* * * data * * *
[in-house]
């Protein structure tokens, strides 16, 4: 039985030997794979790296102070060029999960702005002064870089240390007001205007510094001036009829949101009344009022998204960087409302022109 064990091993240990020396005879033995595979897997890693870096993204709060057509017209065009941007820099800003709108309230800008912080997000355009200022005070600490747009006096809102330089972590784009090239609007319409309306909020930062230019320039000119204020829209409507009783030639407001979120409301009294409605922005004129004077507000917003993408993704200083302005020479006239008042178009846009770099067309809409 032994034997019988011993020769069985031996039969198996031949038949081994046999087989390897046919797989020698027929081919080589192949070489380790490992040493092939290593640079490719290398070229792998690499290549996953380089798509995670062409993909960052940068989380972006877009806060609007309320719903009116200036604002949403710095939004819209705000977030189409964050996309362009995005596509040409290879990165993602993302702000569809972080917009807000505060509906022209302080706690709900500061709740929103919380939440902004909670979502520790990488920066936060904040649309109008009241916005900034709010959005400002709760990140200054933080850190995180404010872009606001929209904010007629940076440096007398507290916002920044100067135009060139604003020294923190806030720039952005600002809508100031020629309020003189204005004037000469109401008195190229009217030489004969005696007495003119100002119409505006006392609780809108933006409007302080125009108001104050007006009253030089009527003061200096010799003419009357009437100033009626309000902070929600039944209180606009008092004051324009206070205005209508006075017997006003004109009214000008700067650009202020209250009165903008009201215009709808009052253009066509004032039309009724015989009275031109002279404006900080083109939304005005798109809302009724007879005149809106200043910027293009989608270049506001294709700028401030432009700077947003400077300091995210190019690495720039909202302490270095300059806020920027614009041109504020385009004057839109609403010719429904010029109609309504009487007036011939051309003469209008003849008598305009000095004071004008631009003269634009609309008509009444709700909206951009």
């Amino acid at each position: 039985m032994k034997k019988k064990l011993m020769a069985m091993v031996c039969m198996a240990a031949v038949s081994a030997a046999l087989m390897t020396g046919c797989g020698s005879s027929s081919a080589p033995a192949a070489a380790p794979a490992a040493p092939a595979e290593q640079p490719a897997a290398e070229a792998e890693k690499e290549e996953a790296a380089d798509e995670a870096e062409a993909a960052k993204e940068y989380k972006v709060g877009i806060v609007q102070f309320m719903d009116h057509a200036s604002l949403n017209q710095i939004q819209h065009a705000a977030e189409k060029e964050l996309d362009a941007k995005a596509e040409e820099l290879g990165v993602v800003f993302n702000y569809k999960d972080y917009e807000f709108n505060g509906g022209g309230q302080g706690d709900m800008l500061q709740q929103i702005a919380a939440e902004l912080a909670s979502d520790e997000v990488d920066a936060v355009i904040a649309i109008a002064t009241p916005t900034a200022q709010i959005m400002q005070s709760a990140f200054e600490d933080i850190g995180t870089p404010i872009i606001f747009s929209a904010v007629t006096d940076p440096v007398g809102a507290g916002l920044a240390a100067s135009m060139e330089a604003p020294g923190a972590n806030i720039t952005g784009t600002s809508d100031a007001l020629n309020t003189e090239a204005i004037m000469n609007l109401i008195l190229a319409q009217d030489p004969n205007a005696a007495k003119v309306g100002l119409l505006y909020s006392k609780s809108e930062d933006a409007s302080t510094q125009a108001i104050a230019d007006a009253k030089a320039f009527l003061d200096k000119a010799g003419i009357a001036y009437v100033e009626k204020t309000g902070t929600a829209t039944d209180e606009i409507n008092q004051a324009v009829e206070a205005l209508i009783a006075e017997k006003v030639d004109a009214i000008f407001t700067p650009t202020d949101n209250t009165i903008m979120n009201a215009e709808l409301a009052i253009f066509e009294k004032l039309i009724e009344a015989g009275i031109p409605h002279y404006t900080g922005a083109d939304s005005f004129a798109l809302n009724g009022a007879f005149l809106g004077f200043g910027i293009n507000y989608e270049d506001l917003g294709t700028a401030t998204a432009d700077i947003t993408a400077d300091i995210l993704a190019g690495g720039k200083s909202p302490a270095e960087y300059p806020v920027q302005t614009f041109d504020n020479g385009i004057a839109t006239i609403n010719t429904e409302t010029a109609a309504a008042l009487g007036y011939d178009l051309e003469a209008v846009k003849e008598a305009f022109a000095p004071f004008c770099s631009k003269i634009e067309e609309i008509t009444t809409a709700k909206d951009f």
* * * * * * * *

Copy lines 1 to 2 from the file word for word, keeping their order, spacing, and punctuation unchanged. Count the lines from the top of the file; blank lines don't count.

[in-house]
């Protein structure tokens, strides 16, 4: 039985030997794979790296102070060029999960702005002064870089240390007001205007510094001036009829949101009344009022998204960087409302022109 064990091993240990020396005879033995595979897997890693870096993204709060057509017209065009941007820099800003709108309230800008912080997000355009200022005070600490747009006096809102330089972590784009090239609007319409309306909020930062230019320039000119204020829209409507009783030639407001979120409301009294409605922005004129004077507000917003993408993704200083302005020479006239008042178009846009770099067309809409 032994034997019988011993020769069985031996039969198996031949038949081994046999087989390897046919797989020698027929081919080589192949070489380790490992040493092939290593640079490719290398070229792998690499290549996953380089798509995670062409993909960052940068989380972006877009806060609007309320719903009116200036604002949403710095939004819209705000977030189409964050996309362009995005596509040409290879990165993602993302702000569809972080917009807000505060509906022209302080706690709900500061709740929103919380939440902004909670979502520790990488920066936060904040649309109008009241916005900034709010959005400002709760990140200054933080850190995180404010872009606001929209904010007629940076440096007398507290916002920044100067135009060139604003020294923190806030720039952005600002809508100031020629309020003189204005004037000469109401008195190229009217030489004969005696007495003119100002119409505006006392609780809108933006409007302080125009108001104050007006009253030089009527003061200096010799003419009357009437100033009626309000902070929600039944209180606009008092004051324009206070205005209508006075017997006003004109009214000008700067650009202020209250009165903008009201215009709808009052253009066509004032039309009724015989009275031109002279404006900080083109939304005005798109809302009724007879005149809106200043910027293009989608270049506001294709700028401030432009700077947003400077300091995210190019690495720039909202302490270095300059806020920027614009041109504020385009004057839109609403010719429904010029109609309504009487007036011939051309003469209008003849008598305009000095004071004008631009003269634009609309008509009444709700909206951009």